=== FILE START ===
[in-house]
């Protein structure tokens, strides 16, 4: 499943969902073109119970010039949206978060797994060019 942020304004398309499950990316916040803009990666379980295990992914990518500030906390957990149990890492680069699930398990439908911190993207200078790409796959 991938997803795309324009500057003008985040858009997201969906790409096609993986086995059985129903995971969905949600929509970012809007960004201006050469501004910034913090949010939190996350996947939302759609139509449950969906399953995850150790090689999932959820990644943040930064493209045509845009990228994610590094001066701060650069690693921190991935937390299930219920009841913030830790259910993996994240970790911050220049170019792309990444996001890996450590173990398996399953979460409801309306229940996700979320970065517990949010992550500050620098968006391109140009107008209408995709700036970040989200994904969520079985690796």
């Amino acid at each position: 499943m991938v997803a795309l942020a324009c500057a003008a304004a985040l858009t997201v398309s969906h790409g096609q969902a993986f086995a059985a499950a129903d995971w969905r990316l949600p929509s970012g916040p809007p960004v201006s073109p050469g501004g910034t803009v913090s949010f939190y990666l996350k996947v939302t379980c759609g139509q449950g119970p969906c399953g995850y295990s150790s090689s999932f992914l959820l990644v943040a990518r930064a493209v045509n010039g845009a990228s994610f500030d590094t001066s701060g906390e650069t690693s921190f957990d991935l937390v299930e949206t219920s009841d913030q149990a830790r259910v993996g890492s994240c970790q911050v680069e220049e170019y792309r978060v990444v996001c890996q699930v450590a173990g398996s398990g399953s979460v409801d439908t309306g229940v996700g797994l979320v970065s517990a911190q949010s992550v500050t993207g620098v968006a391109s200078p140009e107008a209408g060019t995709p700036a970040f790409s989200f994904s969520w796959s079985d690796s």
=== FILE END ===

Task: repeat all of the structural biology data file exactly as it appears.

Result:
[in-house]
């Protein structure tokens, strides 16, 4: 499943969902073109119970010039949206978060797994060019 942020304004398309499950990316916040803009990666379980295990992914990518500030906390957990149990890492680069699930398990439908911190993207200078790409796959 991938997803795309324009500057003008985040858009997201969906790409096609993986086995059985129903995971969905949600929509970012809007960004201006050469501004910034913090949010939190996350996947939302759609139509449950969906399953995850150790090689999932959820990644943040930064493209045509845009990228994610590094001066701060650069690693921190991935937390299930219920009841913030830790259910993996994240970790911050220049170019792309990444996001890996450590173990398996399953979460409801309306229940996700979320970065517990949010992550500050620098968006391109140009107008209408995709700036970040989200994904969520079985690796």
């Amino acid at each position: 499943m991938v997803a795309l942020a324009c500057a003008a304004a985040l858009t997201v398309s969906h790409g096609q969902a993986f086995a059985a499950a129903d995971w969905r990316l949600p929509s970012g916040p809007p960004v201006s073109p050469g501004g910034t803009v913090s949010f939190y990666l996350k996947v939302t379980c759609g139509q449950g119970p969906c399953g995850y295990s150790s090689s999932f992914l959820l990644v943040a990518r930064a493209v045509n010039g845009a990228s994610f500030d590094t001066s701060g906390e650069t690693s921190f957990d991935l937390v299930e949206t219920s009841d913030q149990a830790r259910v993996g890492s994240c970790q911050v680069e220049e170019y792309r978060v990444v996001c890996q699930v450590a173990g398996s398990g399953s979460v409801d439908t309306g229940v996700g797994l979320v970065s517990a911190q949010s992550v500050t993207g620098v968006a391109s200078p140009e107008a209408g060019t995709p700036a970040f790409s989200f994904s969520w796959s079985d690796s």